NHS Inform Hepatitis Helpline
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0800 22 44 88
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Whats the difference ?
The major changes that are currently being proposed to welfare benefits could have a large impact on those affected by chronic illnesses such as Hepatitis B and C and HIV. As highlighted in our last bulletin, Hepatitis Scotland are co-hosting a series of events throughout Scotland to
• Explain how people living Hepatitis B, Hepatitis C and HIV are likely to be affected by the changes
• Give people living with BBVs the chance to voice their views and talk about the key issues for them in relation to the changes.
These free events – open to anyone with an interest in the issue – are a series of round-Scotland roadshows to explain and explore the likely impact of the UK Government’s controversial proposals currently passing through Westminster.
A timetable of national dates is available here.
C U, C Me, C Hep C
C U, C Me, C Hep C
Glasgow North West Drama group return to the stage at Maryhill on the 9th March at 7pm with their acclaimed production of C U, C Me, C Hep C. For your FREE ticket please call Gordon on 0141 3322520 or email firstname.lastname@example.org. You can read a review here and the poster is here.
The group will also be appearing at an event presented by the patient support group CForth in Forth Valley on the 16th March.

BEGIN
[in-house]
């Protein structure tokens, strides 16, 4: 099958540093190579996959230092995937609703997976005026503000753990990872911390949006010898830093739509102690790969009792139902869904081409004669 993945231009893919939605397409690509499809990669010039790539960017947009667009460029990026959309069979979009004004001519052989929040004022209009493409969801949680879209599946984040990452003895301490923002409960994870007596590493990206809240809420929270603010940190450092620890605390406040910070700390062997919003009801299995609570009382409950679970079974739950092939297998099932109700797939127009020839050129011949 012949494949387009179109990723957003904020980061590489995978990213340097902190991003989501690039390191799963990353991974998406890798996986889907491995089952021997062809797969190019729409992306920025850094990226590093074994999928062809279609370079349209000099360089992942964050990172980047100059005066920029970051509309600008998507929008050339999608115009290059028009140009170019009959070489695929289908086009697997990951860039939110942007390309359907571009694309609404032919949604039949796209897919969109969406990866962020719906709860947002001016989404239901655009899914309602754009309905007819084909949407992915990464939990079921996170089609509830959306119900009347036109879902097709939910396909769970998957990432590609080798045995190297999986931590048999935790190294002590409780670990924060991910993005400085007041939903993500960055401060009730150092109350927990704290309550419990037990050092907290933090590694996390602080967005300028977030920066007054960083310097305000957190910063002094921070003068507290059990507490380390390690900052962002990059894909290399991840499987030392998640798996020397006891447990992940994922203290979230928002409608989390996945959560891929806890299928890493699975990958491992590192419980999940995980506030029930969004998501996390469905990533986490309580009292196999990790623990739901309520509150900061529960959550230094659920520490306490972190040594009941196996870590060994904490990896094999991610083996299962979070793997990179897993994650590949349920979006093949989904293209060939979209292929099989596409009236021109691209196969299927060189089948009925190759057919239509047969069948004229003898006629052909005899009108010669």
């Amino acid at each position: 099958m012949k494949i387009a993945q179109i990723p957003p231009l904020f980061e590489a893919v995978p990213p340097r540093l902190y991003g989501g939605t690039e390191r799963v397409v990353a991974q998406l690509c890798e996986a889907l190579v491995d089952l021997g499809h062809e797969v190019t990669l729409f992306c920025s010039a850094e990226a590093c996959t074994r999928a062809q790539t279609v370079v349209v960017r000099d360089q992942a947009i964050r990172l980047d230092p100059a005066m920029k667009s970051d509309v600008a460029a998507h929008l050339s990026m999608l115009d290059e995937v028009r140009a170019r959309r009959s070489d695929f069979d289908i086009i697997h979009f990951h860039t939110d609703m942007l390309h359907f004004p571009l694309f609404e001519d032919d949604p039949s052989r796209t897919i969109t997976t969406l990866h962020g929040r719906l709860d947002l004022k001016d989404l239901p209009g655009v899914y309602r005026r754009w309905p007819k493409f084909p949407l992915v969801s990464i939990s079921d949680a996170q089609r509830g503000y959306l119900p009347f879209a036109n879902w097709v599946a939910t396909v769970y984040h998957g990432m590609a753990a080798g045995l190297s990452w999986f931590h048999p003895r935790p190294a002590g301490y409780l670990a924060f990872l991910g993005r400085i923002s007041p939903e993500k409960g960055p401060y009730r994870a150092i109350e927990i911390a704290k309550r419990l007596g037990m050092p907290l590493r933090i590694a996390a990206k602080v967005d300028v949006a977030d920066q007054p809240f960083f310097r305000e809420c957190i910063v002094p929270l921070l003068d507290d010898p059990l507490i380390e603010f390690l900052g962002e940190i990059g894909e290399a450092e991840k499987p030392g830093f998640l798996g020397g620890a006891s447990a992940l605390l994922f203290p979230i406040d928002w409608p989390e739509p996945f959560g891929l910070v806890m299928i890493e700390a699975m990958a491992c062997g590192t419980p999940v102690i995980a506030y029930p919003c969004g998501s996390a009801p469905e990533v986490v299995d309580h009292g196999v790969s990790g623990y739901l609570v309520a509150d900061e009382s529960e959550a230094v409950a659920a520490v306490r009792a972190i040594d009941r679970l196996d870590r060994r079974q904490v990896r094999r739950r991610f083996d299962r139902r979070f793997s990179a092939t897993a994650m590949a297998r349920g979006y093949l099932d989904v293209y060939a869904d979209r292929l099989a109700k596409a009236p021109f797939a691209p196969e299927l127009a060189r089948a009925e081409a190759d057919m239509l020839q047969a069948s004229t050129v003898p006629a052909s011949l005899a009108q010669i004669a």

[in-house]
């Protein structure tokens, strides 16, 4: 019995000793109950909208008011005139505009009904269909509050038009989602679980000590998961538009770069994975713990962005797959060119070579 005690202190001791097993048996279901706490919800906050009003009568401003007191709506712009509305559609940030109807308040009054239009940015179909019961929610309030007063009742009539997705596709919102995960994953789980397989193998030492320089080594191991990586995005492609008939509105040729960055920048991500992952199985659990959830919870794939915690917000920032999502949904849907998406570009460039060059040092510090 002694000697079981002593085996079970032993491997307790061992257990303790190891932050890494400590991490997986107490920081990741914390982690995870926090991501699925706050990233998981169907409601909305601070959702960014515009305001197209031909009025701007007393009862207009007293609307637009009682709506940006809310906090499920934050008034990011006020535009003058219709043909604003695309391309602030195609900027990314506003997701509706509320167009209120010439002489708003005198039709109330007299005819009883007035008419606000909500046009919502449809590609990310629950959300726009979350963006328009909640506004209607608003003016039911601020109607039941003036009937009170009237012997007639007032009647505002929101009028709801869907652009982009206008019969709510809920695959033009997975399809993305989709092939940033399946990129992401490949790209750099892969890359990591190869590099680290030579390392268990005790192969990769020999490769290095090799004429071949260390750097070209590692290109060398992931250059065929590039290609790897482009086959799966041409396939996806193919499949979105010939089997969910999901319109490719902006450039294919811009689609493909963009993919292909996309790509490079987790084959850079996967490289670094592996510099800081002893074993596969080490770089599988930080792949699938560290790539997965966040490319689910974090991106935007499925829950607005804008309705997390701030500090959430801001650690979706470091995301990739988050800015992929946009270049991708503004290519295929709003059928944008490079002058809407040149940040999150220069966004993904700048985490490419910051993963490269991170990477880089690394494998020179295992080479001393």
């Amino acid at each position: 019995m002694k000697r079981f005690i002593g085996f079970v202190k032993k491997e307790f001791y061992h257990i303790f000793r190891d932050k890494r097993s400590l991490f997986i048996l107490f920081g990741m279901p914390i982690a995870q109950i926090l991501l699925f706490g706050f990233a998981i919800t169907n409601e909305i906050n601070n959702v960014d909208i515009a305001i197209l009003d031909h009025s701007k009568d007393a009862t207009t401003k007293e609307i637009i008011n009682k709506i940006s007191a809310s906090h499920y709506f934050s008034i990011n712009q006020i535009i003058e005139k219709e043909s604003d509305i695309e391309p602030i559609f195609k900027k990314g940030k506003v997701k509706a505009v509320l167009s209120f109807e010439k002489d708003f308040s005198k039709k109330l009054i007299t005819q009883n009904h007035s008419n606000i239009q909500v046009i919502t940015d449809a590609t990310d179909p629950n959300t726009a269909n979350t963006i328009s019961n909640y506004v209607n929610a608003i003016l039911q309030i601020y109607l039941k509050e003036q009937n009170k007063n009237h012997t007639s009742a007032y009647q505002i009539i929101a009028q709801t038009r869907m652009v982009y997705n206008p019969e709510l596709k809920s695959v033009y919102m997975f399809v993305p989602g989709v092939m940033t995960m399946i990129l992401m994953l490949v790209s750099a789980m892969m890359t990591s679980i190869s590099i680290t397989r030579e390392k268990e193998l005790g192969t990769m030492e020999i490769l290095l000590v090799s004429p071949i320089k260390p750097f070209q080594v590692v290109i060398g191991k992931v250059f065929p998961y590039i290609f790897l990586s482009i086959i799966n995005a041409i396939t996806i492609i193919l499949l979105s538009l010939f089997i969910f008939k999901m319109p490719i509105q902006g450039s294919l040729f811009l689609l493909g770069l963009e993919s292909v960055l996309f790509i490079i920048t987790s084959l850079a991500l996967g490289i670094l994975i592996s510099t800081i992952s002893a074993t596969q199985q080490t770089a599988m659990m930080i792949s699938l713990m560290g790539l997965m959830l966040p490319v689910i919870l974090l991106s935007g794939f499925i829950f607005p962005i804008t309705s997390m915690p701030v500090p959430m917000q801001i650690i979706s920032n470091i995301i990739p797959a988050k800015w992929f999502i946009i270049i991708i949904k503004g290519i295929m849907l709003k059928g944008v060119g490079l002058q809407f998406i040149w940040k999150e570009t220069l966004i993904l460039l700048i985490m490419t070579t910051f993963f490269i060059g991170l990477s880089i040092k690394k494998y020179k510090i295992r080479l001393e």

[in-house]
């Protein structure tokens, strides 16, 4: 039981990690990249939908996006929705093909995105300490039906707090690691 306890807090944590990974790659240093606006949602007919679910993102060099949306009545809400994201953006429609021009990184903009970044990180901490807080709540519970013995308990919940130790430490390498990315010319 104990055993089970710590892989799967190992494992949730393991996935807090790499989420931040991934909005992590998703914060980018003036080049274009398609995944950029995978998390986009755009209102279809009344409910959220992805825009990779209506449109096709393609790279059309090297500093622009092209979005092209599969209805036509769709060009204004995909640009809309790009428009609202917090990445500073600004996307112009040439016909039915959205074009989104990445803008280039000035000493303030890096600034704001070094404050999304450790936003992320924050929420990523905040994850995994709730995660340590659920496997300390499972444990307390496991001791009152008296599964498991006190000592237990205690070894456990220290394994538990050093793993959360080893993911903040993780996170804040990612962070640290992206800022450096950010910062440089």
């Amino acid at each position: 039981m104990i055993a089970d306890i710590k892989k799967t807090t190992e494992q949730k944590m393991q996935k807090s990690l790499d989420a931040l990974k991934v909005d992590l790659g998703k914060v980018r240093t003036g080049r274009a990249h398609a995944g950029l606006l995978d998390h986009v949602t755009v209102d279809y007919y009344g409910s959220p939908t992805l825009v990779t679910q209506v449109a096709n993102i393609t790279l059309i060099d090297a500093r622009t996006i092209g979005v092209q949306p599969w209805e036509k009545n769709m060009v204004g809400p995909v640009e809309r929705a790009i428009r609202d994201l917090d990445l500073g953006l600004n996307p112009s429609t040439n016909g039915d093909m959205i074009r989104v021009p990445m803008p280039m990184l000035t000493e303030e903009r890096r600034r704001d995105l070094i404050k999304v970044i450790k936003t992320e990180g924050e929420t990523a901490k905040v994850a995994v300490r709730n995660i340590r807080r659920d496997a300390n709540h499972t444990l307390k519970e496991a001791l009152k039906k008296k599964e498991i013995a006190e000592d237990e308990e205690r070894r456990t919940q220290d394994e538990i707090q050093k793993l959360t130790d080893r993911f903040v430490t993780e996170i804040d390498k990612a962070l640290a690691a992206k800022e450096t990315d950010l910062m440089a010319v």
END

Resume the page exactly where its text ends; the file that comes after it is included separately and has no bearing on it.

RAPLOCH COMMUNITY CAMPUS
Expressive Arts Studio 16 March – Buffet served @ 6pm
To book your FREE ticket contact:
Petra @ 0131 777 0989 OR 07742 407839
Fife BBV Network Conference,
‘Developing the Network; Bridging the Gaps’
22 March 2012 - Strathearn Hotel, 2 Wishart Place, Kirkcaldy, KY1 2AS
10.30 a.m. – 4 p.m. (registration from 10 a.m.)
The conference is open to all members of the community and professionals.
Please register by email before the closing date of 24 February giving your full name, job title (if applicable), address and telephone number to email@example.com or telephone 01382 206888 on a Wednesday, Thursday or Friday.
A University of Alberta research team is one step closer to developing a vaccine for hepatitis C that appears to work against all the major viral types. The research data, from the University of Alberta, was recently presented to a Canada Excellence Research Chairs Summit in Vancouver by Michael Houghton, the researcher who first identified and cloned the Hepatitis C virus..
The vaccine, made from one genotype of hepatitis C, produces antibodies that can potentially neutralize all the hepatitis C genotypes currently identified. However the trial vaccine worked better at preventing infection by some genotypes better than others.
It was also reported that the vaccine may be of theraupeutic benefit, when used in coinjunction with drug treatments, for those already affected by Hepatitis C.
If further investigation continues to show promise, the vaccine would not be likely to be available for 5 to 7 years.
(Source Calgary Herald)
To support the public awareness raising activities of World Hepatitis Day, in the following week Hepatitis Scotland will be presenting a number of interactive webcast educational lectures aimed at raising awareness amongst those in the wider workforce who have a part to play in preventing, identifying or treating Hepatitis B and C.